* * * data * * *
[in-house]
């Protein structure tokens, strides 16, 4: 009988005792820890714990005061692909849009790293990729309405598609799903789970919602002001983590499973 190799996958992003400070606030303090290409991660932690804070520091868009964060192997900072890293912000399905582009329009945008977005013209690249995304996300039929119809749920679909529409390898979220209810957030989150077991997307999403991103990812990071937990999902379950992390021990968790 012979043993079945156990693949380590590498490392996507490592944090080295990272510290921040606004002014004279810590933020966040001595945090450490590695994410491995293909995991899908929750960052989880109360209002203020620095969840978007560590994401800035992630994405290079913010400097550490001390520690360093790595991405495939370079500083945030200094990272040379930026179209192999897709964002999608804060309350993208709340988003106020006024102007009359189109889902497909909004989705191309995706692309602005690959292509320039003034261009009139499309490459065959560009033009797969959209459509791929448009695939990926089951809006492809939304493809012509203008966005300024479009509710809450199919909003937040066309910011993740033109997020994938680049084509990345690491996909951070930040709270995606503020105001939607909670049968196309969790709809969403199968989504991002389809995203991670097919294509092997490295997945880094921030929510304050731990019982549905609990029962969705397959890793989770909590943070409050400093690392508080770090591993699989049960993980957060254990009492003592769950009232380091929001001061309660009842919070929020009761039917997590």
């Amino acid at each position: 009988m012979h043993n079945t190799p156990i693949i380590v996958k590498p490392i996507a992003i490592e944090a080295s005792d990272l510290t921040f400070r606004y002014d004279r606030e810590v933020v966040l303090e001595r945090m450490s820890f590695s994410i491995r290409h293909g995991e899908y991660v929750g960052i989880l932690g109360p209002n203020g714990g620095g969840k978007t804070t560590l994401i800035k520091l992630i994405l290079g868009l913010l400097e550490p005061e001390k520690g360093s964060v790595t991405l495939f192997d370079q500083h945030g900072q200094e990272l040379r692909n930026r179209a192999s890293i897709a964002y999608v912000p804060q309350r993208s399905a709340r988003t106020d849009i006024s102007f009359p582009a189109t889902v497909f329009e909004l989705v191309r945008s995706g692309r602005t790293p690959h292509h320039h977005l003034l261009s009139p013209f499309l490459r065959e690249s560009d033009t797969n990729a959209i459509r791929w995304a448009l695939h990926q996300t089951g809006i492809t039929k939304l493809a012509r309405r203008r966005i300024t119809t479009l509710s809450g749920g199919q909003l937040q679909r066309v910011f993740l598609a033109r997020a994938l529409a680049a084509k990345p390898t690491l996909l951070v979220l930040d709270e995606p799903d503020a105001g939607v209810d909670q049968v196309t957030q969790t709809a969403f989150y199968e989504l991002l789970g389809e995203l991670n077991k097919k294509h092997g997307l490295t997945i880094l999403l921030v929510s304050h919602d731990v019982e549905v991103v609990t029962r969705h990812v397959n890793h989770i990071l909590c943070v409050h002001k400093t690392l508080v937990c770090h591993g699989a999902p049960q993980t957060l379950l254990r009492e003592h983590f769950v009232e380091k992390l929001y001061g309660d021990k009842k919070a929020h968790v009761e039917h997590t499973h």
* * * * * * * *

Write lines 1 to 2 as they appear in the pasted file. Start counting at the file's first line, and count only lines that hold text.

[in-house]
């Protein structure tokens, strides 16, 4: 009988005792820890714990005061692909849009790293990729309405598609799903789970919602002001983590499973 190799996958992003400070606030303090290409991660932690804070520091868009964060192997900072890293912000399905582009329009945008977005013209690249995304996300039929119809749920679909529409390898979220209810957030989150077991997307999403991103990812990071937990999902379950992390021990968790 012979043993079945156990693949380590590498490392996507490592944090080295990272510290921040606004002014004279810590933020966040001595945090450490590695994410491995293909995991899908929750960052989880109360209002203020620095969840978007560590994401800035992630994405290079913010400097550490001390520690360093790595991405495939370079500083945030200094990272040379930026179209192999897709964002999608804060309350993208709340988003106020006024102007009359189109889902497909909004989705191309995706692309602005690959292509320039003034261009009139499309490459065959560009033009797969959209459509791929448009695939990926089951809006492809939304493809012509203008966005300024479009509710809450199919909003937040066309910011993740033109997020994938680049084509990345690491996909951070930040709270995606503020105001939607909670049968196309969790709809969403199968989504991002389809995203991670097919294509092997490295997945880094921030929510304050731990019982549905609990029962969705397959890793989770909590943070409050400093690392508080770090591993699989049960993980957060254990009492003592769950009232380091929001001061309660009842919070929020009761039917997590």